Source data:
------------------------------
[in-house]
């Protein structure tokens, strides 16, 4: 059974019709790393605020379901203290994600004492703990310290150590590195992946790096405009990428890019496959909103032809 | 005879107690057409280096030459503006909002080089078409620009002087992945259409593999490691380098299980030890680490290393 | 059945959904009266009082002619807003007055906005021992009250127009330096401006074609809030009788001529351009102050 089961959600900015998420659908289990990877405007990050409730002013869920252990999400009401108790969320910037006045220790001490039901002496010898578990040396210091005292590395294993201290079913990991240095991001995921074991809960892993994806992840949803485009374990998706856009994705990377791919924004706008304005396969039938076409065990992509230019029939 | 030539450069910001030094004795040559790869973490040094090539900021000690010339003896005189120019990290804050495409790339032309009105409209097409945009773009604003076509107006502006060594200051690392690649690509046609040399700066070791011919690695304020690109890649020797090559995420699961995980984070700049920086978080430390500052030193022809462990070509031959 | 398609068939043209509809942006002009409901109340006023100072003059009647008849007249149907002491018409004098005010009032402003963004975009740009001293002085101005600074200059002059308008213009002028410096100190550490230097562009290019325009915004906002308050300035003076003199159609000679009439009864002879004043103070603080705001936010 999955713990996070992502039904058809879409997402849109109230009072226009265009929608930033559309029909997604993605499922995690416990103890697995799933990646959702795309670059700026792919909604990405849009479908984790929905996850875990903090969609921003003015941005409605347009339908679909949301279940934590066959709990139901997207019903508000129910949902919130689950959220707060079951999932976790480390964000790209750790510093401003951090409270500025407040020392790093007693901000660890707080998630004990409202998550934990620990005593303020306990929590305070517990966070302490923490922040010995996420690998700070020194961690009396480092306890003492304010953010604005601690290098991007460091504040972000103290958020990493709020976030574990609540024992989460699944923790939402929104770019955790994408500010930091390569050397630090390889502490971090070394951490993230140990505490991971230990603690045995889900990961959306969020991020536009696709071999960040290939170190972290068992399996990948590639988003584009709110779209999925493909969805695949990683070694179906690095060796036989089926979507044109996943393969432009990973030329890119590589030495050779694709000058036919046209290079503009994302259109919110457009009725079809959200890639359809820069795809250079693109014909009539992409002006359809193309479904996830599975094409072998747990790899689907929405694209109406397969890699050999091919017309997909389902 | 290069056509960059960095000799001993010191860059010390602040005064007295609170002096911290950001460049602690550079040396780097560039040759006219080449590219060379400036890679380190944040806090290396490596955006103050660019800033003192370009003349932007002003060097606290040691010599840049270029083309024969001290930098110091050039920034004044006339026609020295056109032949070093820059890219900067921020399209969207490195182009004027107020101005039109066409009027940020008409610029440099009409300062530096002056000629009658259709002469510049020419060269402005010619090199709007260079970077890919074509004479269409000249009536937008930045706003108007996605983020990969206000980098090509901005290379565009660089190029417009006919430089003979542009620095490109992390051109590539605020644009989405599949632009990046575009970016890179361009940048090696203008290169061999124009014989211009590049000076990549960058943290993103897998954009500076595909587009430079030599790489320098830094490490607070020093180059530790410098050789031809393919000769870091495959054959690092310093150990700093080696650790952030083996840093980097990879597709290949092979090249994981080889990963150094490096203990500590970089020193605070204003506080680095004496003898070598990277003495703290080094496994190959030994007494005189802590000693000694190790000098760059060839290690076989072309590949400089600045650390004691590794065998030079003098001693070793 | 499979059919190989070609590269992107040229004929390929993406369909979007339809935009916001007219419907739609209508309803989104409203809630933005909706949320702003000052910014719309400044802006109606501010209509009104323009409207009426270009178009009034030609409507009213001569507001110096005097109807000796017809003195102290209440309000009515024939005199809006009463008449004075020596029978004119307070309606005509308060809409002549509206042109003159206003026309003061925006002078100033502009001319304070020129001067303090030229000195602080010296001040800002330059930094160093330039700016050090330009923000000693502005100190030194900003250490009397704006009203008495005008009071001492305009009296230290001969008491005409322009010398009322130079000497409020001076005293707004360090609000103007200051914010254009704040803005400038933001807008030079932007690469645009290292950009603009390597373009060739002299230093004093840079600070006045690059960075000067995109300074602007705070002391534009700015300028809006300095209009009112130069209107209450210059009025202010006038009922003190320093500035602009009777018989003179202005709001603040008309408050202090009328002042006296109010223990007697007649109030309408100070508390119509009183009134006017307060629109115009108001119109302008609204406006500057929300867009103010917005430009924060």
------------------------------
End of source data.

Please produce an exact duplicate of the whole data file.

[in-house]
């Protein structure tokens, strides 16, 4: 059974019709790393605020379901203290994600004492703990310290150590590195992946790096405009990428890019496959909103032809 | 005879107690057409280096030459503006909002080089078409620009002087992945259409593999490691380098299980030890680490290393 | 059945959904009266009082002619807003007055906005021992009250127009330096401006074609809030009788001529351009102050 089961959600900015998420659908289990990877405007990050409730002013869920252990999400009401108790969320910037006045220790001490039901002496010898578990040396210091005292590395294993201290079913990991240095991001995921074991809960892993994806992840949803485009374990998706856009994705990377791919924004706008304005396969039938076409065990992509230019029939 | 030539450069910001030094004795040559790869973490040094090539900021000690010339003896005189120019990290804050495409790339032309009105409209097409945009773009604003076509107006502006060594200051690392690649690509046609040399700066070791011919690695304020690109890649020797090559995420699961995980984070700049920086978080430390500052030193022809462990070509031959 | 398609068939043209509809942006002009409901109340006023100072003059009647008849007249149907002491018409004098005010009032402003963004975009740009001293002085101005600074200059002059308008213009002028410096100190550490230097562009290019325009915004906002308050300035003076003199159609000679009439009864002879004043103070603080705001936010 999955713990996070992502039904058809879409997402849109109230009072226009265009929608930033559309029909997604993605499922995690416990103890697995799933990646959702795309670059700026792919909604990405849009479908984790929905996850875990903090969609921003003015941005409605347009339908679909949301279940934590066959709990139901997207019903508000129910949902919130689950959220707060079951999932976790480390964000790209750790510093401003951090409270500025407040020392790093007693901000660890707080998630004990409202998550934990620990005593303020306990929590305070517990966070302490923490922040010995996420690998700070020194961690009396480092306890003492304010953010604005601690290098991007460091504040972000103290958020990493709020976030574990609540024992989460699944923790939402929104770019955790994408500010930091390569050397630090390889502490971090070394951490993230140990505490991971230990603690045995889900990961959306969020991020536009696709071999960040290939170190972290068992399996990948590639988003584009709110779209999925493909969805695949990683070694179906690095060796036989089926979507044109996943393969432009990973030329890119590589030495050779694709000058036919046209290079503009994302259109919110457009009725079809959200890639359809820069795809250079693109014909009539992409002006359809193309479904996830599975094409072998747990790899689907929405694209109406397969890699050999091919017309997909389902 | 290069056509960059960095000799001993010191860059010390602040005064007295609170002096911290950001460049602690550079040396780097560039040759006219080449590219060379400036890679380190944040806090290396490596955006103050660019800033003192370009003349932007002003060097606290040691010599840049270029083309024969001290930098110091050039920034004044006339026609020295056109032949070093820059890219900067921020399209969207490195182009004027107020101005039109066409009027940020008409610029440099009409300062530096002056000629009658259709002469510049020419060269402005010619090199709007260079970077890919074509004479269409000249009536937008930045706003108007996605983020990969206000980098090509901005290379565009660089190029417009006919430089003979542009620095490109992390051109590539605020644009989405599949632009990046575009970016890179361009940048090696203008290169061999124009014989211009590049000076990549960058943290993103897998954009500076595909587009430079030599790489320098830094490490607070020093180059530790410098050789031809393919000769870091495959054959690092310093150990700093080696650790952030083996840093980097990879597709290949092979090249994981080889990963150094490096203990500590970089020193605070204003506080680095004496003898070598990277003495703290080094496994190959030994007494005189802590000693000694190790000098760059060839290690076989072309590949400089600045650390004691590794065998030079003098001693070793 | 499979059919190989070609590269992107040229004929390929993406369909979007339809935009916001007219419907739609209508309803989104409203809630933005909706949320702003000052910014719309400044802006109606501010209509009104323009409207009426270009178009009034030609409507009213001569507001110096005097109807000796017809003195102290209440309000009515024939005199809006009463008449004075020596029978004119307070309606005509308060809409002549509206042109003159206003026309003061925006002078100033502009001319304070020129001067303090030229000195602080010296001040800002330059930094160093330039700016050090330009923000000693502005100190030194900003250490009397704006009203008495005008009071001492305009009296230290001969008491005409322009010398009322130079000497409020001076005293707004360090609000103007200051914010254009704040803005400038933001807008030079932007690469645009290292950009603009390597373009060739002299230093004093840079600070006045690059960075000067995109300074602007705070002391534009700015300028809006300095209009009112130069209107209450210059009025202010006038009922003190320093500035602009009777018989003179202005709001603040008309408050202090009328002042006296109010223990007697007649109030309408100070508390119509009183009134006017307060629109115009108001119109302008609204406006500057929300867009103010917005430009924060």